Yesterday I remained curled up in a chair for 8 unbearable hours unable to do anything even close to productive. I sat, pen in hand, notebook open and all I accomplished in those hours was two sentences. One of them makes no sense to me now because I couldn’t keep a train of thought going and the second was an attempt at prayer but I only got as far as “God please…” It hurt to think because the darkness that enveloped me suffocated my brain preventing coherent thought from forming. Random thoughts would intrude my mind in bursts reminding me of all I SHOULD be doing especially in preparation for Thanksgiving which was only two days away. The thought of cleaning anything, especially when I couldn’t even summon the energy to shower, made me wince. The only thing I longed for was a deep sleep from which I’d never return.

Today I woke up and ran 7 miles in below freezing temps and now here I sit as words are flowing effortlessly onto the paper. Who was that shell of a person yesterday? I remember WANTING to run yesterday because I knew it would make me feel better…I simply COULDN’T. I caught glimpses of my running magazines mocking me from the coffee table as I fought back tears that threatened to flow as I was reminded of my weakness.

When my son came home and said he had track practice in the morning I initially cringed. But then I realized that I needed something to force me out of the house so I heard myself telling him I would be the one to take him in the hope I would force myself to run while I waited.

After a fitful night’s sleep I woke up to the howling wind and immediately regretted my offer. However, my duties as a mom couldn’t be ignored so I dressed in my winter gear and tried to think positive thoughts. Thank God I somehow managed because today it saved me from the pit.

The first mile was freezing and difficult but I was grateful that I was at least moving…a huge improvement from yesterday. The wind stung my face and froze my neck but oddly I loved it. The cold fresh air felt so REAL and INTENSE. My quads burned as I ran up each hill and I found myself focusing on each footstep as I tried to avoid slipping on the ice. I realized in that moment I was light years away from the chair I was paralyzed in just 24 hours ago. The physical exertion took me out of my mind and kept me in the moment.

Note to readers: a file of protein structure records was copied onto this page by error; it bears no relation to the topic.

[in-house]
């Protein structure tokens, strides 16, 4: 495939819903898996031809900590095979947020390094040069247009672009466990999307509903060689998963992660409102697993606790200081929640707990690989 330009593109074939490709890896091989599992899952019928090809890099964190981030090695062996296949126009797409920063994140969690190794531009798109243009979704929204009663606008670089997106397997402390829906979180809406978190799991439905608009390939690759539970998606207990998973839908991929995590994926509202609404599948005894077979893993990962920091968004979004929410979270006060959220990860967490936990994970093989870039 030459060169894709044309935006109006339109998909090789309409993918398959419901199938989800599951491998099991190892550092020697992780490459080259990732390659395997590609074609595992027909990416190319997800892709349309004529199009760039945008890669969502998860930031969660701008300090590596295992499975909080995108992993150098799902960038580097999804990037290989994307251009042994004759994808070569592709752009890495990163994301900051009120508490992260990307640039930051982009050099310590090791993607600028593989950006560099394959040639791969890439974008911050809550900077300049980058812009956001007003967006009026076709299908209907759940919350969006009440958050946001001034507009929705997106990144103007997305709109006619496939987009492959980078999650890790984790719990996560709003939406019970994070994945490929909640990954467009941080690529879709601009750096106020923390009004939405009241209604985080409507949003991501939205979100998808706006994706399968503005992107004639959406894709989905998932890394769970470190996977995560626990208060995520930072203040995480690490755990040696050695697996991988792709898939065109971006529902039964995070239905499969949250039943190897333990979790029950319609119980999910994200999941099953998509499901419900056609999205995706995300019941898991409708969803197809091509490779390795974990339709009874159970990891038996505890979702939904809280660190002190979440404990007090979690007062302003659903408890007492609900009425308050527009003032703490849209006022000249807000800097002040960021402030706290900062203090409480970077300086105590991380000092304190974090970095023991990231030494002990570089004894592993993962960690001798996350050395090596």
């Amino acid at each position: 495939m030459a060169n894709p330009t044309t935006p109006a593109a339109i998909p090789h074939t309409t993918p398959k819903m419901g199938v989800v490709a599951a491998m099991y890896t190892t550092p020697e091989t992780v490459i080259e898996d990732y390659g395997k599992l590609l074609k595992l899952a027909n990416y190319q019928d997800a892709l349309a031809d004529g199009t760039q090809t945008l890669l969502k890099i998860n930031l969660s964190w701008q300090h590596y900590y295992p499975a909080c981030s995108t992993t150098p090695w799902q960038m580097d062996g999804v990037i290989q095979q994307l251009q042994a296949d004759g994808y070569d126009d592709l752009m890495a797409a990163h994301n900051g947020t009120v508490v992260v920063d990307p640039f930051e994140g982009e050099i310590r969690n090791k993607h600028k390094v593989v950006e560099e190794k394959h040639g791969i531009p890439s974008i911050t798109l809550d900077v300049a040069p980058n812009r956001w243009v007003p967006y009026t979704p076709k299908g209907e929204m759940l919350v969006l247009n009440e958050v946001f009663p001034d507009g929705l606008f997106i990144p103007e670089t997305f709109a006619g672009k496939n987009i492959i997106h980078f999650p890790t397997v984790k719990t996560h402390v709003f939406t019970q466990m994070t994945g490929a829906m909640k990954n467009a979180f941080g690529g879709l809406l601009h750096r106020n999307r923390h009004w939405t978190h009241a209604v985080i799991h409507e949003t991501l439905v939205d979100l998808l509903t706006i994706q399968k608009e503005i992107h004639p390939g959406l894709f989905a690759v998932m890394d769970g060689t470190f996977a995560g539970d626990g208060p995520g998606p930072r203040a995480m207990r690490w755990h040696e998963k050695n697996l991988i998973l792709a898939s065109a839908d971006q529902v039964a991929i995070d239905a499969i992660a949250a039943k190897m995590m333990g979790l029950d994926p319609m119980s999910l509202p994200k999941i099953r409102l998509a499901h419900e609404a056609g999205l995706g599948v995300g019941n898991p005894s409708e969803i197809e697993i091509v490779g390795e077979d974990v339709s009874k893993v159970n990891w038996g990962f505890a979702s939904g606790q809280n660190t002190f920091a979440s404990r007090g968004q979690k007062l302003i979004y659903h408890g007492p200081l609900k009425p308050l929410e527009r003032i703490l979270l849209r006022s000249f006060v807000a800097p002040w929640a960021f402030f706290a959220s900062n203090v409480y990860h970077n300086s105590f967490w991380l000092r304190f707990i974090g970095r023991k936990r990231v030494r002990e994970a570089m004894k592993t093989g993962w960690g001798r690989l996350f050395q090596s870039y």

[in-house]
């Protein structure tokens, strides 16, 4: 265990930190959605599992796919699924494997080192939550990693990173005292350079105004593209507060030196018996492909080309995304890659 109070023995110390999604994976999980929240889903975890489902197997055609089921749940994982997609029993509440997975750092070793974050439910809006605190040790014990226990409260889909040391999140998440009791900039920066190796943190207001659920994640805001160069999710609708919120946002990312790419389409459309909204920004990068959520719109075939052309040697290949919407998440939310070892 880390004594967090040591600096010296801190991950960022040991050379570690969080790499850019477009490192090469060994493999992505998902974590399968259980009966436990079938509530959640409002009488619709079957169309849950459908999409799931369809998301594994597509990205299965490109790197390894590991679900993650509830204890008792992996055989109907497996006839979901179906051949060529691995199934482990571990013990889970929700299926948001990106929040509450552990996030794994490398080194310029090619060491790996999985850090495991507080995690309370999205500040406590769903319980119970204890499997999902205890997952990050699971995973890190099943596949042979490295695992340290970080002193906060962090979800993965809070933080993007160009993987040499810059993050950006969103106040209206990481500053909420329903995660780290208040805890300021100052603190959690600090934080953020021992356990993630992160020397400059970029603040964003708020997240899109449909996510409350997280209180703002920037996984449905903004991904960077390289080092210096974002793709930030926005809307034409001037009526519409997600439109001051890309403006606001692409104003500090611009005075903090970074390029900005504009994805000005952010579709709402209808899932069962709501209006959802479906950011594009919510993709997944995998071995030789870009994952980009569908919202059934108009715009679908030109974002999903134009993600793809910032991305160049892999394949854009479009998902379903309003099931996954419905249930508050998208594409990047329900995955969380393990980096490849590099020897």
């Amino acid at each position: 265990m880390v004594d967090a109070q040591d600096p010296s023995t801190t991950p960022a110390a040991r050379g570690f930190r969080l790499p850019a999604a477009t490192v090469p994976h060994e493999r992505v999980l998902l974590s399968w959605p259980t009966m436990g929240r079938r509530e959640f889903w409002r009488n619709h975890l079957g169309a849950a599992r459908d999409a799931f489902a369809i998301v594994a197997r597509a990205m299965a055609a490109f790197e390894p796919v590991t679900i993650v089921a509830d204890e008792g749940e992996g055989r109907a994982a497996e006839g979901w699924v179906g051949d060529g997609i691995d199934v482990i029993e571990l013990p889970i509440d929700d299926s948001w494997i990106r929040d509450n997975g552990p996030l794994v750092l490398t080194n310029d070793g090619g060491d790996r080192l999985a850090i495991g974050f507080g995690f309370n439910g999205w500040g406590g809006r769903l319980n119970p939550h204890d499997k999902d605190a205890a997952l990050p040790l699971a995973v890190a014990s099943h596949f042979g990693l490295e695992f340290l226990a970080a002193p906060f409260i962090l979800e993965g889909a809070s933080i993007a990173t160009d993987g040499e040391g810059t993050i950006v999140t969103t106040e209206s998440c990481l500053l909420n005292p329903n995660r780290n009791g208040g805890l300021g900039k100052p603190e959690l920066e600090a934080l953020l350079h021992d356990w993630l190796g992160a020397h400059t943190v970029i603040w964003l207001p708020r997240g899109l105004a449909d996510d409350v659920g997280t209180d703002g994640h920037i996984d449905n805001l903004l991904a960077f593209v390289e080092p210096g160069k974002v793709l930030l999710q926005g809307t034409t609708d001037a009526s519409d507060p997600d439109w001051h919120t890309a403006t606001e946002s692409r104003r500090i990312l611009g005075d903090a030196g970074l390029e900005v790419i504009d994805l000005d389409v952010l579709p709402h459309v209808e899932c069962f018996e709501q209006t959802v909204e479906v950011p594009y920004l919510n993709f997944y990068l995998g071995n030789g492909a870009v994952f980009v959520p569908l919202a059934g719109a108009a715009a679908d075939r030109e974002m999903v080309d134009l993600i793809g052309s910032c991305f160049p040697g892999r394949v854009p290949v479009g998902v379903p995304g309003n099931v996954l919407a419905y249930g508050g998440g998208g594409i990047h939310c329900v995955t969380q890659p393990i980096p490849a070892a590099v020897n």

All I wanted to do was continue putting one foot in front of the other, breathe in the fresh air and get lost in my music and the moment. I was actually free from the grip of my mind that always had to fight so hard just to stay alive.

I realized that this opportunity was a gift so I needed to embrace it because if I was honest with myself, history shows these moments can be few and far between. That’s one of the things I absolutely hate about this illness — the ups and downs can be maddening and most of the time come out of nowhere. BUT, despite how awful I feel during a “down” and am convinced I will never make it out alive — a day like today DOES eventually come. When it arrives I have to remind myself to enjoy every moment, welcome the discomfort that comes with pushing my body beyond its limits, take extra time to breathe in the air and appreciate the singer screaming about hope in my ear. I can’t spend time worrying about what I will face when I wake up tomorrow –something I am not very good at but am trying to work on.

I finished my run exhilarated and proud of myself for taking the leap from my chair to a freedom run. The cobwebs and demons that haunted me just hours before had been left behind at the starting line. The darkness that’s relentlessly chasing me was unable to catch me and for that I am truly grateful. Yesterday I wished every breath I took would be my last. Today I am intentionally breathing deeply and with each one holding on to the knowledge that at least for right now, in this very moment everything is ok.

Matthew 6:34 — Therefore do not be anxious about tomorrow, for tomorrow will be anxious for itself.

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